“Funny how the mayoral candidate did not say how he would stop the flash mobs. Just that its an attack on African youth!! Where are the Guardian Angels when you need them?”

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8. Anonymous said... on Aug 24, 2011 at 11:14PM

“If these "youfs" beez aprificans n' sheeit, why not just send 'em back to Africa? Otherwise just lock the little niqqers up.”

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9. cn2004 said... on Aug 25, 2011 at 12:30PM

“Nothing but filthy savages.”

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10. Anonymous said... on Aug 26, 2011 at 07:35PM

“shoot these people down like charging water buffalo”

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11. shotime369 said... on Aug 27, 2011 at 03:52PM

“Talk about a disgrace to their race, A. Akerman has to be the odium. There's someone who could have really done something to provide a decent education to the youth of this city. Education is the key to whatever future we have. Maybe if thet took the $900,000, and the $600 million for new prisons, and put it into education, we wouldn't need so many prisons.”

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12. Spaceman Spiff said... on Aug 27, 2011 at 11:44PM

“Ugh, another afro-centric black dude ranting about how poor blacks can do no wrong, but are held down by whites and rich blacks. I'd love to pop some popcorn, sit back, and watch Mr. Olugbala try to explain how flash mobs are not 100% the fault of ignorant black ghetto-trash.”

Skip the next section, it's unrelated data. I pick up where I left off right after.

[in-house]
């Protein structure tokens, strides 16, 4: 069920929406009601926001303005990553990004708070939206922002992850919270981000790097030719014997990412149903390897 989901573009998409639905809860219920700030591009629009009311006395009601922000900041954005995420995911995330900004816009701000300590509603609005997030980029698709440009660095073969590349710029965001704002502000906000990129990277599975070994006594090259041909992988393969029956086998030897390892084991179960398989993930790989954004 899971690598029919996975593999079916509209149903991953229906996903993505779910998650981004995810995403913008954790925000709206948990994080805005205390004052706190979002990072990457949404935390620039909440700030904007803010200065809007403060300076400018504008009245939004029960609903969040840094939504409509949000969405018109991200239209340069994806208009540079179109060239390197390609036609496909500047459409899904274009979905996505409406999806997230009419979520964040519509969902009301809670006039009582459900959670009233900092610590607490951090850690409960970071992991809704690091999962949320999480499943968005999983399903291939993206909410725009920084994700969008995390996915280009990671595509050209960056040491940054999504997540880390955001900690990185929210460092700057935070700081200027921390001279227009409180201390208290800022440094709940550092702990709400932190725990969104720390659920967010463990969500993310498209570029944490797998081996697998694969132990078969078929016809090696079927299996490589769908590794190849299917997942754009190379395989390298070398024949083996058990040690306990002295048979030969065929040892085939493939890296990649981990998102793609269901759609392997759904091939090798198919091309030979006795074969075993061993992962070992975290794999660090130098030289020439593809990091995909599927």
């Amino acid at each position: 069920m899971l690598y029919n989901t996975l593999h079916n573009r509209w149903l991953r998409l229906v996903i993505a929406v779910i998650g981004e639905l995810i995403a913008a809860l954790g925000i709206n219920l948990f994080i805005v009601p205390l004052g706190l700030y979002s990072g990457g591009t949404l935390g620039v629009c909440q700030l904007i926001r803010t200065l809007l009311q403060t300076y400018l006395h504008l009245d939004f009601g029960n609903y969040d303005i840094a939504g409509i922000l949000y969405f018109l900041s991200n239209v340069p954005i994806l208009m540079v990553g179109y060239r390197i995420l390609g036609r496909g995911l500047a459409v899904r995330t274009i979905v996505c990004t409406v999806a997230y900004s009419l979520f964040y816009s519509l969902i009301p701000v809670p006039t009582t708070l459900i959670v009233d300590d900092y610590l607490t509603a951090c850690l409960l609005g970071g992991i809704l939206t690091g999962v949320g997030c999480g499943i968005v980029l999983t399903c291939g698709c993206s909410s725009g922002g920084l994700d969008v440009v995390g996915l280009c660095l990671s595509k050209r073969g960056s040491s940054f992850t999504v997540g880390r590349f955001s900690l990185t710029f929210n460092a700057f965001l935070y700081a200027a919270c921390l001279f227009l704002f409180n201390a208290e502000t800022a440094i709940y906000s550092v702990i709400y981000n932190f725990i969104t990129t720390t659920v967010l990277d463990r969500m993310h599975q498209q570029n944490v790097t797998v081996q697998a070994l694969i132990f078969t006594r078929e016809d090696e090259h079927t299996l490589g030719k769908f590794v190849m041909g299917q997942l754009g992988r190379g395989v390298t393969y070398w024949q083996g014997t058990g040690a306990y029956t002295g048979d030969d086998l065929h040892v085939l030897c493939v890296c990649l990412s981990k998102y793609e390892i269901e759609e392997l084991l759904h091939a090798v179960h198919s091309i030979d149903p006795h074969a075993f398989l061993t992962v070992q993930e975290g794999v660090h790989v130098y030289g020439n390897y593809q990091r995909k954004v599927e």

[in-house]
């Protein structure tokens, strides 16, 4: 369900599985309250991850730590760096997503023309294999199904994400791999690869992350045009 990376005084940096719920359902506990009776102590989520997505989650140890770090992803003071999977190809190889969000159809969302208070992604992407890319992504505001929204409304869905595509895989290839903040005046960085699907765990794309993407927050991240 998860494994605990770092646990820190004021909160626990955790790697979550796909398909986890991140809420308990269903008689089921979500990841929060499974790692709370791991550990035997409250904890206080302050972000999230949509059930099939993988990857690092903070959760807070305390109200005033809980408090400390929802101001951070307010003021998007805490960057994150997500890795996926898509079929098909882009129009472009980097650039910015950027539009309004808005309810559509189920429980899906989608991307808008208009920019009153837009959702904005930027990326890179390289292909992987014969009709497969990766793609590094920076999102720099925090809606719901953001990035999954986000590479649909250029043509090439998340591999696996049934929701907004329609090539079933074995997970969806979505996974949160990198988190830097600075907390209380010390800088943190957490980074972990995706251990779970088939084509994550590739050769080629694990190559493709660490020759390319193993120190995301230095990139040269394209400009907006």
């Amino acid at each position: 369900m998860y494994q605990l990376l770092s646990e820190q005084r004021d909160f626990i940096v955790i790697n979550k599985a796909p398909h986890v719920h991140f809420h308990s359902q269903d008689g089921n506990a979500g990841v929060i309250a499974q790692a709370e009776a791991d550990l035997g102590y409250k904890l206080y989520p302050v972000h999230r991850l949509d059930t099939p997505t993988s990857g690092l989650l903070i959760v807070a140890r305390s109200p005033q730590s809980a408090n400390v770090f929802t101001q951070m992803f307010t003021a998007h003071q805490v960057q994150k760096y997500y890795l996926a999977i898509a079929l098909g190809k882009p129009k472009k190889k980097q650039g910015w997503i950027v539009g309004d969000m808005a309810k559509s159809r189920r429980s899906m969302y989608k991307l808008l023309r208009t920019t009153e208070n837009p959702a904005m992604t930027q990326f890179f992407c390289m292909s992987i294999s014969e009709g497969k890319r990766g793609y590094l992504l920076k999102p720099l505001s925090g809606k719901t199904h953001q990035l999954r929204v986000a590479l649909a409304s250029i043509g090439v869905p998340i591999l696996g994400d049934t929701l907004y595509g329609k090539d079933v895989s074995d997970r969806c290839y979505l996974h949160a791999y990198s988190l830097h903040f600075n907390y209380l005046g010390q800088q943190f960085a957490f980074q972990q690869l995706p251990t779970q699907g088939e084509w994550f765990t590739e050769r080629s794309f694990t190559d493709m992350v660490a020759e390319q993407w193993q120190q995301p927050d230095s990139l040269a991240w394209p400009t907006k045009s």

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13. Anonymous said... on Aug 28, 2011 at 08:52AM

“make the drug dealers give 39% of their income to a local neighborhood communtiy group = self contained community economic development.
oh wait
sorry i just got back from getting some crack from one of the corners featured in pws best dope corners article.

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Standing next to one of the grand archways that leads to the heart of City Hall, Diop Olugbala presents himself as the face of the masses of Philadelphians he says are being targeted by Mayor Nutter: young, black, mistreated, misunderstood, mischaracterized. The mayor, police and the city’s “ruling elite,” he says, “look at us and simply because of the way we look and dress and talk, they assume we’re criminals. Animals. Inarticulate.”